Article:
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N Engl J Med. 2006 Mar 9;354(10):1021-30.

Thalidomide and hematopoietic-cell transplantation for multiple myeloma.

Author information

  • 1Myeloma Institute for Research and Therapy, University of Arkansas for Medical Sciences, Little Rock, AR 72205, USA. barlogiebart@uams.edu

Abstract

BACKGROUND:

High-dose therapy with melphalan can prolong survival among patients with multiple myeloma. We assessed whether the addition of thalidomide, which has activity against advanced and refractory myeloma, would further improve survival.

METHODS:

Between October 1998 and February 2004, 668 patients with newly diagnosed multiple myeloma received two cycles of intensive melphalan-based chemotherapy, each supported by autologous hematopoietic stem-cell transplantation. A total of 323 were randomly assigned to receive thalidomide from the outset until disease progression or undue adverse effects, and 345 did not receive thalidomide. The primary end point was the five-year event-free survival rate. Secondary end points were complete response and overall survival.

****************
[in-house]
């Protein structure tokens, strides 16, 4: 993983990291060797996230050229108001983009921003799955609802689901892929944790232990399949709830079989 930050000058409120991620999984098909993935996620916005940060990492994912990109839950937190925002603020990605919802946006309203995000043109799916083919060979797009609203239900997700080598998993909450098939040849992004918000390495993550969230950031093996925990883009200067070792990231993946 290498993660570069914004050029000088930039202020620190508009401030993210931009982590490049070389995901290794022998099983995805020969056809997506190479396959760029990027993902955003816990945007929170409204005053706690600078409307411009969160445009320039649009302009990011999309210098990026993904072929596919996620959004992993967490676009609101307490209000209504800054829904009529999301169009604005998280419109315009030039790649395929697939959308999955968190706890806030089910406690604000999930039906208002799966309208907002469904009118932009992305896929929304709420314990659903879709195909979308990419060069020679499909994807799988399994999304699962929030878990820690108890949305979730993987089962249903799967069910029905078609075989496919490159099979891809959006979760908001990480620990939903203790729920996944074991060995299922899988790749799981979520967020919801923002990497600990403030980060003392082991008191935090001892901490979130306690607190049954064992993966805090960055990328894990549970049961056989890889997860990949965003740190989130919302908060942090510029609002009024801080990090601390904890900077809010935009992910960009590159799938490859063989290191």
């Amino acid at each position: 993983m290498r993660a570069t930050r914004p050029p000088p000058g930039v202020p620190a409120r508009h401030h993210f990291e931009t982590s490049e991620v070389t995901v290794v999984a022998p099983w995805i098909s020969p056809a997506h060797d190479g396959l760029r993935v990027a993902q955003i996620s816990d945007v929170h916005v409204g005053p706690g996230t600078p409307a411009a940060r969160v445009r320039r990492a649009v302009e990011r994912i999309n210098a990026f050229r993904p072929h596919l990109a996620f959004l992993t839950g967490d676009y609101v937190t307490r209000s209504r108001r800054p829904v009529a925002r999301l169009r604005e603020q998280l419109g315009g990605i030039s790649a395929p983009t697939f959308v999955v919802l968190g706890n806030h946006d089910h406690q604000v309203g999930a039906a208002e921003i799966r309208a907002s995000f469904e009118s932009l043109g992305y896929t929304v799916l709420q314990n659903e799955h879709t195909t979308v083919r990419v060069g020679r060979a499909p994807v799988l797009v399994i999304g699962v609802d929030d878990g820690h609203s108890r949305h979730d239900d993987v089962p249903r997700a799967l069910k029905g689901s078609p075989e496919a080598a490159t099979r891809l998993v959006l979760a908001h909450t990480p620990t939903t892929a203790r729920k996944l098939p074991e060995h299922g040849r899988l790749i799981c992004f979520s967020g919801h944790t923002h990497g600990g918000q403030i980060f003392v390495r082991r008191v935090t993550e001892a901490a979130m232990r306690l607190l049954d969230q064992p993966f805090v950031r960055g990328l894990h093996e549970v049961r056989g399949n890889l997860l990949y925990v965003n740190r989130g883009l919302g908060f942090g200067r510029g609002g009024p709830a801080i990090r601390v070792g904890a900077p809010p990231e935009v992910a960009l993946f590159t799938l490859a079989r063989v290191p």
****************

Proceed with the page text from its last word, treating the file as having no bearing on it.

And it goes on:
RESULTS:

After a median follow-up of 42 months among survivors, the thalidomide and control groups had rates of complete response of 62 percent and 43 percent, respectively (P<0.001), and five-year event-free survival rates of 56 percent and 44 percent (P=0.01). The five-year rate of overall survival was approximately 65 percent in both groups (P=0.90). Median survival after relapse was 1.1 years in the thalidomide group and 2.7 years in the control group (P=0.001). Severe peripheral neuropathy and deep-vein thrombosis occurred more frequently in the thalidomide group than in the control group.

CONCLUSIONS:

When incorporated into high-dose therapy for myeloma, thalidomide increased the frequency of complete responses and extended event-free survival at the expense of added adverse effects without improving overall survival. (ClinicalTrials.gov number, NCT00083551.).

Copyright 2006 Massachusetts Medical Society.

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PMID:
16525139
[PubMed - indexed for MEDLINE]
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